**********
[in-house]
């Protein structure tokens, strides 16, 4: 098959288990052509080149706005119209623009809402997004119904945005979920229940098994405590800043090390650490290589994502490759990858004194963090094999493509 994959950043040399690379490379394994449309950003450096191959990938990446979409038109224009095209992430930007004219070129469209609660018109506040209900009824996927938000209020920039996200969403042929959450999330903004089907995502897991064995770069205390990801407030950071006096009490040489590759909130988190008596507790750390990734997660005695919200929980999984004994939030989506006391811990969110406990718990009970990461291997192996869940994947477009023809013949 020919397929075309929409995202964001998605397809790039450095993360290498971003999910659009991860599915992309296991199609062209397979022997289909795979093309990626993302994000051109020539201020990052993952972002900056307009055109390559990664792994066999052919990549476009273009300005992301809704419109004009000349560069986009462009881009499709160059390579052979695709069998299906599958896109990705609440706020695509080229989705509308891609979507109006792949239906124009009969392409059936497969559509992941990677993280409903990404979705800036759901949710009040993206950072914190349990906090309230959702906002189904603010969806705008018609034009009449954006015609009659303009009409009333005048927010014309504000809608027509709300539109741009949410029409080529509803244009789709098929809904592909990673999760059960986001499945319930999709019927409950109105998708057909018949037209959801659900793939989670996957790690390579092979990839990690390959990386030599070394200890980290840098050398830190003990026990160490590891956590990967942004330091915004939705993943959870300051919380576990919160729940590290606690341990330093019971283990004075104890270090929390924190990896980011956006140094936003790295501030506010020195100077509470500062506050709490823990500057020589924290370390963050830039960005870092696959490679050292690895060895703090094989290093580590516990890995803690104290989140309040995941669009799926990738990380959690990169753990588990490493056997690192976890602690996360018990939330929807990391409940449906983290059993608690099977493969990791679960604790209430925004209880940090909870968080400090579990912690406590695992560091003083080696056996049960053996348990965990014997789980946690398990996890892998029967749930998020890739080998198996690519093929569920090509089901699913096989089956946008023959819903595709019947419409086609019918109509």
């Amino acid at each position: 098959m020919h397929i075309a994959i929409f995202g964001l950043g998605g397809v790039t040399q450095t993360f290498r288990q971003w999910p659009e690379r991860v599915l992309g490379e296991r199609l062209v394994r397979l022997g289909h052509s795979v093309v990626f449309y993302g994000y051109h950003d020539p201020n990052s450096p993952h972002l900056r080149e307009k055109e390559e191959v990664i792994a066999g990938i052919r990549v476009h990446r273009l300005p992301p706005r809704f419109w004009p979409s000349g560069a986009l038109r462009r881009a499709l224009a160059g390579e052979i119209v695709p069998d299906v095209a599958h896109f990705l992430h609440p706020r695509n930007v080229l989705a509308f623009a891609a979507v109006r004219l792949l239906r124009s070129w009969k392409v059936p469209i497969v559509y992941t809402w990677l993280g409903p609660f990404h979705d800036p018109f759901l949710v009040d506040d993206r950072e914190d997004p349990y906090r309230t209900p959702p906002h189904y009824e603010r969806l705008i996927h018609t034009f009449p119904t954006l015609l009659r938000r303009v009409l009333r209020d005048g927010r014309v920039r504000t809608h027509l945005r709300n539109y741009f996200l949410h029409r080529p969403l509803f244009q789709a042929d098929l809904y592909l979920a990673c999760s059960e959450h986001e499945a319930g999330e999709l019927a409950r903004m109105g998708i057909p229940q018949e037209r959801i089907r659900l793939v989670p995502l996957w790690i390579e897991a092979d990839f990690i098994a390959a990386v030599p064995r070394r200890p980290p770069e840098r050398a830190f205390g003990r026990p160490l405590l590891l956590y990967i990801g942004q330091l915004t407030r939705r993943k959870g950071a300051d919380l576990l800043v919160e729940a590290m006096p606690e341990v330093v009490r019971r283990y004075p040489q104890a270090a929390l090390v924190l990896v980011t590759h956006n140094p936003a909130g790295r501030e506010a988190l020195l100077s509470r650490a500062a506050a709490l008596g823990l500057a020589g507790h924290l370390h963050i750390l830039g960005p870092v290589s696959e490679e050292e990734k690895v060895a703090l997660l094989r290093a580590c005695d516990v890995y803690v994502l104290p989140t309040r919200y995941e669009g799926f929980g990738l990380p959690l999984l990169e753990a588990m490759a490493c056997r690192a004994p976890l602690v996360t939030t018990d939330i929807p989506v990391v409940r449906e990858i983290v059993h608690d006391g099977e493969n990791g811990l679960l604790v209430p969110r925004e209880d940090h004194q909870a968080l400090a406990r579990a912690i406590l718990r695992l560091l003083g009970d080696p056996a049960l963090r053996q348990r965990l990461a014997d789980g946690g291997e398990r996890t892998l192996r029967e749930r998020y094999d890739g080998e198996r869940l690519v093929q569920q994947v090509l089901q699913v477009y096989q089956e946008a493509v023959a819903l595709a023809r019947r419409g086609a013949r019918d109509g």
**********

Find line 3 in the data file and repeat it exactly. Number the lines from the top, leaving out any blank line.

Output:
């Amino acid at each position: 098959m020919h397929i075309a994959i929409f995202g964001l950043g998605g397809v790039t040399q450095t993360f290498r288990q971003w999910p659009e690379r991860v599915l992309g490379e296991r199609l062209v394994r397979l022997g289909h052509s795979v093309v990626f449309y993302g994000y051109h950003d020539p201020n990052s450096p993952h972002l900056r080149e307009k055109e390559e191959v990664i792994a066999g990938i052919r990549v476009h990446r273009l300005p992301p706005r809704f419109w004009p979409s000349g560069a986009l038109r462009r881009a499709l224009a160059g390579e052979i119209v695709p069998d299906v095209a599958h896109f990705l992430h609440p706020r695509n930007v080229l989705a509308f623009a891609a979507v109006r004219l792949l239906r124009s070129w009969k392409v059936p469209i497969v559509y992941t809402w990677l993280g409903p609660f990404h979705d800036p018109f759901l949710v009040d506040d993206r950072e914190d997004p349990y906090r309230t209900p959702p906002h189904y009824e603010r969806l705008i996927h018609t034009f009449p119904t954006l015609l009659r938000r303009v009409l009333r209020d005048g927010r014309v920039r504000t809608h027509l945005r709300n539109y741009f996200l949410h029409r080529p969403l509803f244009q789709a042929d098929l809904y592909l979920a990673c999760s059960e959450h986001e499945a319930g999330e999709l019927a409950r903004m109105g998708i057909p229940q018949e037209r959801i089907r659900l793939v989670p995502l996957w790690i390579e897991a092979d990839f990690i098994a390959a990386v030599p064995r070394r200890p980290p770069e840098r050398a830190f205390g003990r026990p160490l405590l590891l956590y990967i990801g942004q330091l915004t407030r939705r993943k959870g950071a300051d919380l576990l800043v919160e729940a590290m006096p606690e341990v330093v009490r019971r283990y004075p040489q104890a270090a929390l090390v924190l990896v980011t590759h956006n140094p936003a909130g790295r501030e506010a988190l020195l100077s509470r650490a500062a506050a709490l008596g823990l500057a020589g507790h924290l370390h963050i750390l830039g960005p870092v290589s696959e490679e050292e990734k690895v060895a703090l997660l094989r290093a580590c005695d516990v890995y803690v994502l104290p989140t309040r919200y995941e669009g799926f929980g990738l990380p959690l999984l990169e753990a588990m490759a490493c056997r690192a004994p976890l602690v996360t939030t018990d939330i929807p989506v990391v409940r449906e990858i983290v059993h608690d006391g099977e493969n990791g811990l679960l604790v209430p969110r925004e209880d940090h004194q909870a968080l400090a406990r579990a912690i406590l718990r695992l560091l003083g009970d080696p056996a049960l963090r053996q348990r965990l990461a014997d789980g946690g291997e398990r996890t892998l192996r029967e749930r998020y094999d890739g080998e198996r869940l690519v093929q569920q994947v090509l089901q699913v477009y096989q089956e946008a493509v023959a819903l595709a023809r019947r419409g086609a013949r019918d109509g």